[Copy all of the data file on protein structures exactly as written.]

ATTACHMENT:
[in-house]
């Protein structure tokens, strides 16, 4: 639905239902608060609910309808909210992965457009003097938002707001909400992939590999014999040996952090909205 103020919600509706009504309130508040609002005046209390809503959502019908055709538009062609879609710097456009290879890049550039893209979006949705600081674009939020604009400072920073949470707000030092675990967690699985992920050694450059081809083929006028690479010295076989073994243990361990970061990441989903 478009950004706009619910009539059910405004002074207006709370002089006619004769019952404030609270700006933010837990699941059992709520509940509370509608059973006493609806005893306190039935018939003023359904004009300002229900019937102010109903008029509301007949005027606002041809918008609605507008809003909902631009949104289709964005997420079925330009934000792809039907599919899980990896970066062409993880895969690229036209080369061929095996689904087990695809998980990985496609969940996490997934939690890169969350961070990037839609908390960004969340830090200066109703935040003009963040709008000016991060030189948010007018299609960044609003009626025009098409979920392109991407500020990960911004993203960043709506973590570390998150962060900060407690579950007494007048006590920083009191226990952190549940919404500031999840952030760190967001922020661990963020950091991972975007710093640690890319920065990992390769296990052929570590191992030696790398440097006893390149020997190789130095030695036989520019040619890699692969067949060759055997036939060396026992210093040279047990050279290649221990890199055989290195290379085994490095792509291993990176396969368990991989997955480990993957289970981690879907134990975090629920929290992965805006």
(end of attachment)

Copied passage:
[in-house]
């Protein structure tokens, strides 16, 4: 639905239902608060609910309808909210992965457009003097938002707001909400992939590999014999040996952090909205 103020919600509706009504309130508040609002005046209390809503959502019908055709538009062609879609710097456009290879890049550039893209979006949705600081674009939020604009400072920073949470707000030092675990967690699985992920050694450059081809083929006028690479010295076989073994243990361990970061990441989903 478009950004706009619910009539059910405004002074207006709370002089006619004769019952404030609270700006933010837990699941059992709520509940509370509608059973006493609806005893306190039935018939003023359904004009300002229900019937102010109903008029509301007949005027606002041809918008609605507008809003909902631009949104289709964005997420079925330009934000792809039907599919899980990896970066062409993880895969690229036209080369061929095996689904087990695809998980990985496609969940996490997934939690890169969350961070990037839609908390960004969340830090200066109703935040003009963040709008000016991060030189948010007018299609960044609003009626025009098409979920392109991407500020990960911004993203960043709506973590570390998150962060900060407690579950007494007048006590920083009191226990952190549940919404500031999840952030760190967001922020661990963020950091991972975007710093640690890319920065990992390769296990052929570590191992030696790398440097006893390149020997190789130095030695036989520019040619890699692969067949060759055997036939060396026992210093040279047990050279290649221990890199055989290195290379085994490095792509291993990176396969368990991989997955480990993957289970981690879907134990975090629920929290992965805006």